This dish uses smoked eel, the skin of which contains an intense flavour perfect with a fragrant red wine. This recipe was designed for a mate Barry Williams who loved Pinot Noir and is based on the traditional Burgundian dish of
Oeufs Meurette.
Smoked Eel with Pinot Poached Eggs

Skin a good fresh smoked eel I don't like to use them frozen. Check the regional produce guide on the right for details of where to source them. Or view the Skipton Primary Schools excellent eel project at http://www.skiptonps.vic.edu.au/eels.htm
Cut up the skin and take the meat off the bones and cut it into small pieces.
Make a gutsy red wine stock from the eel skin and bones using good pinot noir for the liquid. Use lots of vegetables carrots, leeks onions garlic, a little celery. Strain and remove as much of the fat from the top as you can. If there is too much fat left cool it in the fridge it will set and be easy to remove.
Save a little stock to heat the eel in and reduce the rest till its rich and shiny. Toast a few slices of your favourite bread rub with garlic and set them aside. Fry a little bacon and leek till crisp and set aside.
Warm the eel gently in the stock you saved.
Poach the eggs in the red wine sauce place on the toasted bread arrange the eel around it and garnish with the fried leek bacon.

A breakfast dish for a sunny summer’s day by the shade of a tree?
I would prefer to eat it to the sound of a thundering storm on the tin roof, filling those thirsty dams.

4 comments:

Stephanie said...

Oh George,
I can't believe I left Victoria without coming to eat eel with you. It's one of my favourite things....
Last Western Districts eel I had was circa 1999 at Purumbeete with Will Studd.
Hope you and Dianne are well.
love
SW

Sunnybrae and all who sail in her said...

Thanks for your kind words.
No eel here but we had our day in the forrest. It has been a long time since blooms like the ones on the ridge we found at Bambra have been around.
Will blog boletes and blewits when the season comes.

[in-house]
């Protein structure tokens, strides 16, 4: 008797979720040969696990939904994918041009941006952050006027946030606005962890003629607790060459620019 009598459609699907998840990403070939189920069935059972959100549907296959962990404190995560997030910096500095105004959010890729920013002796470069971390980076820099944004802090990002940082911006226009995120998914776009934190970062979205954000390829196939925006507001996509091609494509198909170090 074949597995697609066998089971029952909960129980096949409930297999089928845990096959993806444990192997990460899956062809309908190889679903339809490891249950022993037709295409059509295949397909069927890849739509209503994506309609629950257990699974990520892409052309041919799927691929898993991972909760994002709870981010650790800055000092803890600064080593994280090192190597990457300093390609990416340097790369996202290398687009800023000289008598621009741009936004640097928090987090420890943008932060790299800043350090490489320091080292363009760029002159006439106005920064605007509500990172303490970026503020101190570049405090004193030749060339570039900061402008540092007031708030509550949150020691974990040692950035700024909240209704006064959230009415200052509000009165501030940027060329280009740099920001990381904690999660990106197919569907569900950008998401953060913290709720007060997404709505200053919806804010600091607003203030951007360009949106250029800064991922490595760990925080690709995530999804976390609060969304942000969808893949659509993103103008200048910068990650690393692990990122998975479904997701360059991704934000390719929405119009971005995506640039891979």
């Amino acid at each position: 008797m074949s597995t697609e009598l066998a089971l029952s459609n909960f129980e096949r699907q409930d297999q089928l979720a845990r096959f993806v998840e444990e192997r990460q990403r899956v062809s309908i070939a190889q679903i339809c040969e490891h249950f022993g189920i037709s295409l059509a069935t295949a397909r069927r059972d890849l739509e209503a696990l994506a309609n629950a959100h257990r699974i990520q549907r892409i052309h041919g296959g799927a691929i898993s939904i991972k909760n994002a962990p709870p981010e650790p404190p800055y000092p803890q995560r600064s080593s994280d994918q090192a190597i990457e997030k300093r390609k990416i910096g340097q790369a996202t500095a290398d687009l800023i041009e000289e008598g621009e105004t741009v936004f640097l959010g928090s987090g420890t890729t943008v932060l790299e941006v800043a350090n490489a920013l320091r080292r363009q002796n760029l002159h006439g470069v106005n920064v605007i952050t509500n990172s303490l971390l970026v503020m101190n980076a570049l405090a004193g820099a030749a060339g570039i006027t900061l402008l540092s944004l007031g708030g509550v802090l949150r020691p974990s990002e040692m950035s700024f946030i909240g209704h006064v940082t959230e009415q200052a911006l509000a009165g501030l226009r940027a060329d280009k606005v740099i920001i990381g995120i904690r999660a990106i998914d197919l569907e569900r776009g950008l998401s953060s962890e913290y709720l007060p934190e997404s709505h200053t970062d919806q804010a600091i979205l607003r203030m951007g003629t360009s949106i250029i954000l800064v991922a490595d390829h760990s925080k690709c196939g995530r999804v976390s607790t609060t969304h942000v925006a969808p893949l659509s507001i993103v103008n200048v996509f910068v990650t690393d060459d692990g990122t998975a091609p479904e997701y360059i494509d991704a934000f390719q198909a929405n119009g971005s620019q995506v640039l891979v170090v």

t h e - g o b b l e r said...

Informative post about your water management issues George. We too are on rain water & there is nothing like it for sweetness. The first thing I always do when I ghet back here is gulp a glass of it to wash away the memory of city water.
How resilient of those eels to be surviving in the mud! Do they just 'occur' or do they get introduced to the dams in Vic like yabbies?
We have an eel producer here near Deloraine who smokes them. They are also connected to an eel farm in Vic somewhere,
Anyway, ever on the regional bent, I used to do a dish in the Vitello Tonnato style incorperating poached & finely sliced Fallow Deer with some smoked Eel mayo with the usual garnishes. I really loved the full-on flavours, it sounds like too much on paper, but it works.

Sunnybrae and all who sail in her said...

Hello Mr G the life cycle of the eel is extraordinary, all is revealed in the link to Skipton Primary School in the post. It is very similar to bird migration but even more magical in that it happens under-water check it out. Especially interesting as this young researcher has connected brilliantly to his local food network. Much is owed to primary school teachers. They move from dam to dam as the weather shifts. We have had very mysterious mass eel deaths in some big dams here like Lake Modewarre in the last couple of years that have not been explained by the biologists yet. Possibly algea blooms.
Vitello Tonnata deserves post of its own I will get on the case. Your version version sounds interesting.